March 22, 2013 Six billion people around the world now own cellphones, while only 4.5 billion people have a safe place to use the bathroom, the United Nations said Thursday. Improving sanitation could help prevent thousands of kids from dying each day of waterborne diseases.
March 21, 2013 After making a comeback in the late 1980s, tuberculosis has steadily declined in the U.S. Last year alone, TB cases dropped 6 percent compared to 2011, making it the first time, the number of annual infections was below 10,000.
March 13, 2013 Decades after its eradication, the "breakbone fever" has become endemic again in the Florida Keys. Scientists say that Floridians infected during a recent outbreak didn't catch the virus abroad but rather got a dengue strain that's unique to Key West.
March 12, 2013 Years of war have overtaxed Gaza's hospitals, making it tough for kidney patients to get good treatment. Thanks to help from British doctors, Gaza surgeons are now being trained to perform kidney transplants. They hope to help ease the huge demand for dialysis, but transplants have their own cost.
March 8, 2013 Why do people in Boston get the flu when it's cold, while people in Senegal get sick when it's hot? Humidity is a big part of the explanation. But how flu spreads in the tropics and more temperate climates appears to be different.
March 8, 2013 Texas health officials have quarantined a Nepalese man, who illegally entered the U.S. while infected with a particularly dangerous type of tuberculosis. He traveled through 13 countries, potentially exposing hundreds of people around the world to the pathogen.
March 5, 2013 Researchers report that the U.S. ranks among the top countries at treating cancers of the brain, colon and breast. But it still lags behind most of Western Europe when it comes to drug abuse, heart disease and kidney problems.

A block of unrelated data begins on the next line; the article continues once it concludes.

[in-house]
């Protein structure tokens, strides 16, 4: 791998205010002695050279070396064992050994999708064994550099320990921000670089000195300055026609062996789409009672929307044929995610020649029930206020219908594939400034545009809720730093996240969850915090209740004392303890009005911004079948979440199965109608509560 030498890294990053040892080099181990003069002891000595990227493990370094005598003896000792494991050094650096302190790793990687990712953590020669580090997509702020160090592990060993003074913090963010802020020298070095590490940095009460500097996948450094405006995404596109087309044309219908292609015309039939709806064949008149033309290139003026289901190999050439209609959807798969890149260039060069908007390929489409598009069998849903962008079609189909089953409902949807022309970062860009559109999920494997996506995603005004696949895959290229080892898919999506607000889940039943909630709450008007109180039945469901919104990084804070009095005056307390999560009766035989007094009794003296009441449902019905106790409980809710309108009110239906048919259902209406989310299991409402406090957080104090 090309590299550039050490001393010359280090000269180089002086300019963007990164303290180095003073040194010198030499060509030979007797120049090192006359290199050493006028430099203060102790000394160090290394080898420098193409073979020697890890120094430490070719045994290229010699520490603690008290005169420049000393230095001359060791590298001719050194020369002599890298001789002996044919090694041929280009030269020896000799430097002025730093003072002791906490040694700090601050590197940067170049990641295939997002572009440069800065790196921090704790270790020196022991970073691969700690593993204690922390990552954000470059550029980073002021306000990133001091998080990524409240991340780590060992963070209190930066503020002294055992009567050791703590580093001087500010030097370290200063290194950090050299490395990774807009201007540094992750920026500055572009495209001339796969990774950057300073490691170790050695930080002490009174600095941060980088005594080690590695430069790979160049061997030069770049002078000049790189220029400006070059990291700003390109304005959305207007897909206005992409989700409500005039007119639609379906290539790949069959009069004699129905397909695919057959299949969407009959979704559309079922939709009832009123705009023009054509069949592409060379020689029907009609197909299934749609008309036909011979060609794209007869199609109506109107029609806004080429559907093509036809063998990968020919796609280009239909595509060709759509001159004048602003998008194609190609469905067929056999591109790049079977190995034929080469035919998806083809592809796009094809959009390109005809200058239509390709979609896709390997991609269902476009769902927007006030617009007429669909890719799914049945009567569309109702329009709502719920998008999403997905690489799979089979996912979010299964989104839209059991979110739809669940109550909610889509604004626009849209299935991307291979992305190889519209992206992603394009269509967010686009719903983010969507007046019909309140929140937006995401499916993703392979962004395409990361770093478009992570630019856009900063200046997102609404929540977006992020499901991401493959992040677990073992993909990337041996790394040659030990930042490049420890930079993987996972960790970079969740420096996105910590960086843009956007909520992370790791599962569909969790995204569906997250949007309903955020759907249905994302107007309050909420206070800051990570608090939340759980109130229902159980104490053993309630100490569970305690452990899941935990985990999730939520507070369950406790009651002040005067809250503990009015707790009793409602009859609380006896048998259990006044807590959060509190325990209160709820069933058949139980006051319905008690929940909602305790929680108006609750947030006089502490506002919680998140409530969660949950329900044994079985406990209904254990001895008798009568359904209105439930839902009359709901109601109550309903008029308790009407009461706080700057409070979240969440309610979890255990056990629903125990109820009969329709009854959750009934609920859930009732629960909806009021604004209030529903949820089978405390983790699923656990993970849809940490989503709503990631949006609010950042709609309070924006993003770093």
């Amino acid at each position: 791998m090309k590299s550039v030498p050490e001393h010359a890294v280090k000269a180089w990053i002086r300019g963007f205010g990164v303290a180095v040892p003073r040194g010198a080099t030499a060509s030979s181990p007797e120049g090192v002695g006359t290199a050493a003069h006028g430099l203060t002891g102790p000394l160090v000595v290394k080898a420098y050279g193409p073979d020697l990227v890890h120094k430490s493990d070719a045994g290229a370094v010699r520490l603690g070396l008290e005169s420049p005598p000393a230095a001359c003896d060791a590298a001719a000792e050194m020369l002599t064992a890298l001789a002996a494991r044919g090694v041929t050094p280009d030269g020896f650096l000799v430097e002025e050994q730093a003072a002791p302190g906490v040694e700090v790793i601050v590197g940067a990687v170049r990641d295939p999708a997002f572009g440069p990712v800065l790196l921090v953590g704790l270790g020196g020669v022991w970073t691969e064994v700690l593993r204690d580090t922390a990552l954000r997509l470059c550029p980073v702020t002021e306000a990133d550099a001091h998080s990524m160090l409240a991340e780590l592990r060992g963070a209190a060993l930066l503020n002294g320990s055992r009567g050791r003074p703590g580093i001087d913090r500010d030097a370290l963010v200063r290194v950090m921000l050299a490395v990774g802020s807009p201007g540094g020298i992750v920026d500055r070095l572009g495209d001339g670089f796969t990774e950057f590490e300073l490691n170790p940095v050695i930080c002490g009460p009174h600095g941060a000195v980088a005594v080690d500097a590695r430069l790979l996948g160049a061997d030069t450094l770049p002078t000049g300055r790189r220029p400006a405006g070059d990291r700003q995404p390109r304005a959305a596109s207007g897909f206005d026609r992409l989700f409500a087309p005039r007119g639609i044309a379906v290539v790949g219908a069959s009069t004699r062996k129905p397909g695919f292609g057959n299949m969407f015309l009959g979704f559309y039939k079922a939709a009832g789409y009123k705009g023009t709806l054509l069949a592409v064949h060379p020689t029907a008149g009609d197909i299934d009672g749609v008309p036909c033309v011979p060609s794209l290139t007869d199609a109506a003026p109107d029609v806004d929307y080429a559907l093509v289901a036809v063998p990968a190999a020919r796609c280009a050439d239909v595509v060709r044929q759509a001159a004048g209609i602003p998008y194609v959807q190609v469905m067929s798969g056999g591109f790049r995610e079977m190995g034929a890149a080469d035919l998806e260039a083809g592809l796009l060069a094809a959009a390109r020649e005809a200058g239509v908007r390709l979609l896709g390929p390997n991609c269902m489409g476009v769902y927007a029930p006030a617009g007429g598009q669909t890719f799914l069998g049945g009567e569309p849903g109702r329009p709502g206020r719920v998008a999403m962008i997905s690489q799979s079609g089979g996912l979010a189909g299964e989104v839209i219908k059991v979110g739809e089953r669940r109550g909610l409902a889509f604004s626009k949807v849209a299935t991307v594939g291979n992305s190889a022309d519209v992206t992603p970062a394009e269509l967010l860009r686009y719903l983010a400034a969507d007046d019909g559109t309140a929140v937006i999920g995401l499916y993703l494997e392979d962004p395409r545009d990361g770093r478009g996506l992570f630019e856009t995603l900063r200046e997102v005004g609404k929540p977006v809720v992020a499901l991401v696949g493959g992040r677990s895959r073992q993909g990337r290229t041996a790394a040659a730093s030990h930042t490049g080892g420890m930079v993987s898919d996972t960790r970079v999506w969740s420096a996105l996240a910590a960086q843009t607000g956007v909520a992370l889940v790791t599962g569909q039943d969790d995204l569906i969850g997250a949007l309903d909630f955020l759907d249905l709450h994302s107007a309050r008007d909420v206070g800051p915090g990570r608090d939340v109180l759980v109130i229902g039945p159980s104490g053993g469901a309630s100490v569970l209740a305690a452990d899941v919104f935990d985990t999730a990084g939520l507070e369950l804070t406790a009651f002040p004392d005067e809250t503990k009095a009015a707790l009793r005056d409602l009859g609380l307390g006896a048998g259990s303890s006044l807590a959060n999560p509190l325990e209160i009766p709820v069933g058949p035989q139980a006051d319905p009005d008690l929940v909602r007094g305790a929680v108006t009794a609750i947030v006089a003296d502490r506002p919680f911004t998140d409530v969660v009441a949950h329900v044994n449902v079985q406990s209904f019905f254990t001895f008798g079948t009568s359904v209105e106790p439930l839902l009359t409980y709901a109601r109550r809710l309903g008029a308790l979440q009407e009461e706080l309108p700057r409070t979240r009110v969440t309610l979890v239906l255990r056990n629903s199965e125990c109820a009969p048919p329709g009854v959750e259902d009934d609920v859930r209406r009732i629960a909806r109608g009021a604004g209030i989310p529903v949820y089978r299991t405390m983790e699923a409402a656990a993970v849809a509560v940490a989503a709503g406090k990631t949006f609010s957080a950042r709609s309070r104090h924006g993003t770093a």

February 28, 2013 Every year about 300,000 babies in sub-Saharan Africa are born with HIV. A new strategy aims to reduce these infections by putting every pregnant woman with HIV on drug treatment for the rest of her life. The approach has worked well, so far, in the small country of Malawi.
February 28, 2013 Three years after an earthquake destroyed much of Haiti's capital, it's clear that only a fraction of the $9 billion pledged in international relief reached the country. Most of what did arrive went to short-term relief, instead of rebuilding people's homes.
February 26, 2013 Many American doctors are nurses are helping to build medical schools abroad, as funding agencies push for this collaborative style of philanthropy. Even former President Clinton is getting involved. He's launched a $15 million initiative to revamp Rwanda's health care system.
February 22, 2013 Dozens of kids get sick after a seemingly innocent birthday party. Was it the homemade ice cream or an accident in the pool? A new iPad app lets you solve outbreak puzzles just like real disease detectives. It's pleasing entertainment, if not as infectious as real video games.
February 22, 2013 Treating people for HIV isn't just beneficial for those infected but also helps the entire community. Two studies show that where HIV drugs are widely available, the risk for new HIV infections drops dramatically and overall life expectancy increases by more than a decade.
February 22, 2013 In early 2012, experiments that made H5N1 bird flu more contagious caused an uproar. People feared that mutant viruses could escape the lab and kill people. To prevent a repeat, the government has unveiled a policy describing how scientists should study dangerous pathogens and toxins.
February 19, 2013 A new virus, which causes severe pneumonia, has killed a British man with a suppressed immune system. This is the sixth death from the coronavirus and the first outside the Middle East, where it emerged last year. Officials say the risk to the general population is low.